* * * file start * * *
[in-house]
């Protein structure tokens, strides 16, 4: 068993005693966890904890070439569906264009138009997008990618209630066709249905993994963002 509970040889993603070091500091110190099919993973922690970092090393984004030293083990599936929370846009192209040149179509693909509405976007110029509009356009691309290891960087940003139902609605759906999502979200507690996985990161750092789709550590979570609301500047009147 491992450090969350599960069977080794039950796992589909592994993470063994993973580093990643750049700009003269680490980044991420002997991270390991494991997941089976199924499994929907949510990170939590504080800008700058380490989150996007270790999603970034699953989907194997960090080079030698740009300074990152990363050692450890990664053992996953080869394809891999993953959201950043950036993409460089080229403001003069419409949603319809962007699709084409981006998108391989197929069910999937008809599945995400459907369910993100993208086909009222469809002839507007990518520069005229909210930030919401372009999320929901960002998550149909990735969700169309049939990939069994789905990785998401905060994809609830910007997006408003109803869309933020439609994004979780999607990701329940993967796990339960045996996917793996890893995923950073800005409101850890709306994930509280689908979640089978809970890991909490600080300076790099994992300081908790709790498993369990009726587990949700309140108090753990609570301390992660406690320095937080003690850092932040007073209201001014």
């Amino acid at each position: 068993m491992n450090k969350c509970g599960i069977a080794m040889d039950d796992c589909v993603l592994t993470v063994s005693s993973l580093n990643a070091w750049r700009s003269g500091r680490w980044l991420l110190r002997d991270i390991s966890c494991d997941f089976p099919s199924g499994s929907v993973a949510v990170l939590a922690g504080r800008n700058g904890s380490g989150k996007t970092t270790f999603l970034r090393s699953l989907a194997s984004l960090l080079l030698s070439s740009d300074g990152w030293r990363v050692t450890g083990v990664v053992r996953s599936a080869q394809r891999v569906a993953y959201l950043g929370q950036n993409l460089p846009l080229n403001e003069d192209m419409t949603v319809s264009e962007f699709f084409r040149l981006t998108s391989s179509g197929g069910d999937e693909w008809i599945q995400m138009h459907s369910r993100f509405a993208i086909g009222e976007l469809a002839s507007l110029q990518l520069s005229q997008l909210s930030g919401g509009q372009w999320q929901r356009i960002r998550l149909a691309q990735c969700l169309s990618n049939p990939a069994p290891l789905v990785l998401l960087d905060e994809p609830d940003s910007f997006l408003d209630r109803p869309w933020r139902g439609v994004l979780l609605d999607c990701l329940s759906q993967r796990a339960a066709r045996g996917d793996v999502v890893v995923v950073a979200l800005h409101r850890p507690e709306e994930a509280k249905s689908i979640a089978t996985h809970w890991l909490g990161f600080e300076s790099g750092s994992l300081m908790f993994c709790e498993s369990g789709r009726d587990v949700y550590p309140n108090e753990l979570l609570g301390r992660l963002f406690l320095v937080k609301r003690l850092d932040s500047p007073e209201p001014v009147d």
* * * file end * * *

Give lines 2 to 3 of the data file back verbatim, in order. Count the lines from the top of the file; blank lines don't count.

């Protein structure tokens, strides 16, 4: 068993005693966890904890070439569906264009138009997008990618209630066709249905993994963002 509970040889993603070091500091110190099919993973922690970092090393984004030293083990599936929370846009192209040149179509693909509405976007110029509009356009691309290891960087940003139902609605759906999502979200507690996985990161750092789709550590979570609301500047009147 491992450090969350599960069977080794039950796992589909592994993470063994993973580093990643750049700009003269680490980044991420002997991270390991494991997941089976199924499994929907949510990170939590504080800008700058380490989150996007270790999603970034699953989907194997960090080079030698740009300074990152990363050692450890990664053992996953080869394809891999993953959201950043950036993409460089080229403001003069419409949603319809962007699709084409981006998108391989197929069910999937008809599945995400459907369910993100993208086909009222469809002839507007990518520069005229909210930030919401372009999320929901960002998550149909990735969700169309049939990939069994789905990785998401905060994809609830910007997006408003109803869309933020439609994004979780999607990701329940993967796990339960045996996917793996890893995923950073800005409101850890709306994930509280689908979640089978809970890991909490600080300076790099994992300081908790709790498993369990009726587990949700309140108090753990609570301390992660406690320095937080003690850092932040007073209201001014």
């Amino acid at each position: 068993m491992n450090k969350c509970g599960i069977a080794m040889d039950d796992c589909v993603l592994t993470v063994s005693s993973l580093n990643a070091w750049r700009s003269g500091r680490w980044l991420l110190r002997d991270i390991s966890c494991d997941f089976p099919s199924g499994s929907v993973a949510v990170l939590a922690g504080r800008n700058g904890s380490g989150k996007t970092t270790f999603l970034r090393s699953l989907a194997s984004l960090l080079l030698s070439s740009d300074g990152w030293r990363v050692t450890g083990v990664v053992r996953s599936a080869q394809r891999v569906a993953y959201l950043g929370q950036n993409l460089p846009l080229n403001e003069d192209m419409t949603v319809s264009e962007f699709f084409r040149l981006t998108s391989s179509g197929g069910d999937e693909w008809i599945q995400m138009h459907s369910r993100f509405a993208i086909g009222e976007l469809a002839s507007l110029q990518l520069s005229q997008l909210s930030g919401g509009q372009w999320q929901r356009i960002r998550l149909a691309q990735c969700l169309s990618n049939p990939a069994p290891l789905v990785l998401l960087d905060e994809p609830d940003s910007f997006l408003d209630r109803p869309w933020r139902g439609v994004l979780l609605d999607c990701l329940s759906q993967r796990a339960a066709r045996g996917d793996v999502v890893v995923v950073a979200l800005h409101r850890p507690e709306e994930a509280k249905s689908i979640a089978t996985h809970w890991l909490g990161f600080e300076s790099g750092s994992l300081m908790f993994c709790e498993s369990g789709r009726d587990v949700y550590p309140n108090e753990l979570l609570g301390r992660l963002f406690l320095v937080k609301r003690l850092d932040s500047p007073e209201p001014v009147d």